China is the next frontier for internet retailers that are already looking to expand from U.S. business. Even if you’re already doing international business, Asia is not easy to penetrate as a market, China being the hardest of the Asian markets, but by far the largest.
The e-commerce market in China is not only the largest but continues to grow. The leading marketplace in China is the Alibaba group which has its flagship store, TMall, the equivalent to Amazon in the U.S.
Research firm eMarketer estimates that all Alibaba marketplaces plus JD.com and Pinduoduo took a hefty 83.6 percent of the retail ecommerce market in 2020. Statista reports that China has the largest online ecommerce population, with 710 million people shopping digitally.
The number of online shoppers in China has been increasing exponentially from below 34 million in 2006 to over 466 million users a decade later, enabling this enormous spurt of China’s e-commerce sector. By 2021, digital buyer penetration rate in China has edged close to 57 percent.
Today, we’re talking with Jonathan Cox. Jonathan is the owner of Stratforms.com a company that strategizes, launches, manages and distributes brands into China, primarily through social media activation and e-commerce. They create and navigate the pathways for companies to sell in the largest, most dynamic and challenging market in the world!
Q: Jonathan, thank you so much for your time today. Let’s get right to it. As American companies, or a company anywhere for that matter looks at entering the Chinese e-commerce market, what’s the first piece of advice you would give them?
A: I would share what one of my mentors once told me, that “China is often overestimated in terms of market size for your product, and underestimated in terms of barriers to entry.”. The challenges are great, but the prize is great and exciting, but the challenges are equally as big! The same rules apply as far as customer acquisition costs, sales/marketing/promotional investment etc… just on a very big scale!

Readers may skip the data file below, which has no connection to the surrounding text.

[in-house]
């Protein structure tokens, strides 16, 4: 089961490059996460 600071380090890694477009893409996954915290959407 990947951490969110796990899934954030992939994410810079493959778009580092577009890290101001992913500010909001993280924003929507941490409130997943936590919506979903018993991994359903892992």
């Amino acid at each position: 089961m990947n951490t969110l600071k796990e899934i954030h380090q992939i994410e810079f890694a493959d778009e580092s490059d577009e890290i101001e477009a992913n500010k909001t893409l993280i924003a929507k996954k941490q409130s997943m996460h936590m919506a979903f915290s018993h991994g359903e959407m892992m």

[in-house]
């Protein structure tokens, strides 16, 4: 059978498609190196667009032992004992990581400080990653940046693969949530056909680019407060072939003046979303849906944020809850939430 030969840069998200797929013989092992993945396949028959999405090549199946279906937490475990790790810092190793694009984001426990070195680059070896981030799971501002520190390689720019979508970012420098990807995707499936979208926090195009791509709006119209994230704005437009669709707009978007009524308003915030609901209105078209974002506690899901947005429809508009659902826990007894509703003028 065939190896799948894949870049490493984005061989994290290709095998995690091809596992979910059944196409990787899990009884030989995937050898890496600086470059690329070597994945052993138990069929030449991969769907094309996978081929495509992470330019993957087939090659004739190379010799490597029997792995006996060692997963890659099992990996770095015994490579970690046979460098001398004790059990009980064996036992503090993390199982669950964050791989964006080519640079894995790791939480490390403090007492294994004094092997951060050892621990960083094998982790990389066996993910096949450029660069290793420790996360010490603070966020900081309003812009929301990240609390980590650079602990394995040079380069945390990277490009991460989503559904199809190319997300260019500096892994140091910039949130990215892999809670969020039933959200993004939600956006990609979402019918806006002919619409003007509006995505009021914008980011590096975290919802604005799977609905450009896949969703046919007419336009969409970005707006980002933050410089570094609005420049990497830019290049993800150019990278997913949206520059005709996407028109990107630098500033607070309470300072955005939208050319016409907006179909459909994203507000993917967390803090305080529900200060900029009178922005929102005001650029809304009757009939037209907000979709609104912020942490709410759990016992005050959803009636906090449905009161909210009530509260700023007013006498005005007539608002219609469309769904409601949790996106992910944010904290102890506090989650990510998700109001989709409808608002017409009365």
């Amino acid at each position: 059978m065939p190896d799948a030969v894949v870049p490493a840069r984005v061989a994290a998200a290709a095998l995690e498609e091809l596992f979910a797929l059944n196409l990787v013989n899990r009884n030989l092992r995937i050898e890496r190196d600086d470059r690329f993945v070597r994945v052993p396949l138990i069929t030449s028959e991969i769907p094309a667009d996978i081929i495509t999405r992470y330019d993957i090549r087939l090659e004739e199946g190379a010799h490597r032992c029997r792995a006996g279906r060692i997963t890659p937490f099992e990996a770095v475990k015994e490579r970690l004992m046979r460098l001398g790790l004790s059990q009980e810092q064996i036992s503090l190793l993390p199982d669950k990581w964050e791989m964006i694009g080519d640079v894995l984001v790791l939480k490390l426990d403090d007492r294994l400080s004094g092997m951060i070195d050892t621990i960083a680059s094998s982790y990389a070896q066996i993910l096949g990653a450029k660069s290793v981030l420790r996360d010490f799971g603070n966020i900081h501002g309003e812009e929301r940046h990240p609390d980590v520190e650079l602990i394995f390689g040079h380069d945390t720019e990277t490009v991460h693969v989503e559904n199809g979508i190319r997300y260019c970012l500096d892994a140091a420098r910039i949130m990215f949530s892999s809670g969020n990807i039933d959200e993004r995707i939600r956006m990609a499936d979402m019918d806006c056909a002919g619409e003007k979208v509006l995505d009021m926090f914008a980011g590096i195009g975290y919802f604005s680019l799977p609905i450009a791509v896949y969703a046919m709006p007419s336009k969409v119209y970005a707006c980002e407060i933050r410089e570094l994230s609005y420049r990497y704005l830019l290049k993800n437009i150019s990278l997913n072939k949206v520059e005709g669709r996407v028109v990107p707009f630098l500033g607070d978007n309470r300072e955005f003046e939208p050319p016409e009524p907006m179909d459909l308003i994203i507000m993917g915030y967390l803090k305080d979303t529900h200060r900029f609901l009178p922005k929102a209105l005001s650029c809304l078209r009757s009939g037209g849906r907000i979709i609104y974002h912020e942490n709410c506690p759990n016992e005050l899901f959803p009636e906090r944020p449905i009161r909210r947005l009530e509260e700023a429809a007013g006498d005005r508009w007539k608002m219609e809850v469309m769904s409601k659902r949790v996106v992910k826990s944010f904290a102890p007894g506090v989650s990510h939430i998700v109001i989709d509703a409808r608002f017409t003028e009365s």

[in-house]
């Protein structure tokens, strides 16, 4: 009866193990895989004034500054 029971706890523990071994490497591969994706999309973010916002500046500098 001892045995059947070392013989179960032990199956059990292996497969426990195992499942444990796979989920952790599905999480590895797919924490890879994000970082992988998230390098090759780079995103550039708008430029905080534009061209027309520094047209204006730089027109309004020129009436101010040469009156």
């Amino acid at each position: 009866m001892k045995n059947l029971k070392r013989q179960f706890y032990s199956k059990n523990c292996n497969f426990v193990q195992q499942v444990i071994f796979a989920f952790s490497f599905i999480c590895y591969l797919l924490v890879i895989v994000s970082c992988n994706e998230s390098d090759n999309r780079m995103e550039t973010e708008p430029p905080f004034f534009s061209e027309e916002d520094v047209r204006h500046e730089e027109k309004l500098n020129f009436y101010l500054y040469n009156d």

Q: What is the biggest challenge for companies entering the Chinese e-commerce market?
A: I think the opaqueness of the market is most challenging. There are not only the huge language, culture and political barrier, but you are also diving into the world’s only “exclusive” digital environment. EVERYTHING is different, instead of .com, Amazon, Twitter, Insta, Facebook they have Tmall.com, JD, WeChat, Weibo, Little Red Book. It all has to be understood from scratch, and each of these channels is its own “beast”. That said, while the names and language is different, the principles of social media, direct investment and e-com from a financial and KPI perspective are surprisingly similar. Just as you would need to invest heavily, in the USA, same goes for China.
Q: Is there any expectations you would set for retailers looking at entering the chinese market? For example, what would you say is a fair budget to have in mind to start marketing a brand / product in the Chinese market?
A: Some principles of engagement would be:
- Don’t rush, take your time with China: It is easy to rush into China to take advantage of the extensive growth opportunities. But careful and realistic consideration is important.
- Find the right partner – do your research and choose carefully: whether it be a traditional distributor partner or a service provider.
- Don’t be allured by promises of big order numbers without considering if you have the right partner to develop your brand in the long term. First order is easy, the brand building and sell through is the hard part!
- On the budget question, assuming that your brand is brand new in China, you have to realize that you are going to have to “pay to play” either by giving up margin to the point where it really hurts, or with direct cash investment.
- I would say that the very basic entry level for going into China is $USD150,000 to $USD200,000 investment year one. Spent on a mixture of digital activation and direct in market sales promotional activity. You have to invest this, or your distributor has to invest this. But this all depends on how big you want to go and how fast!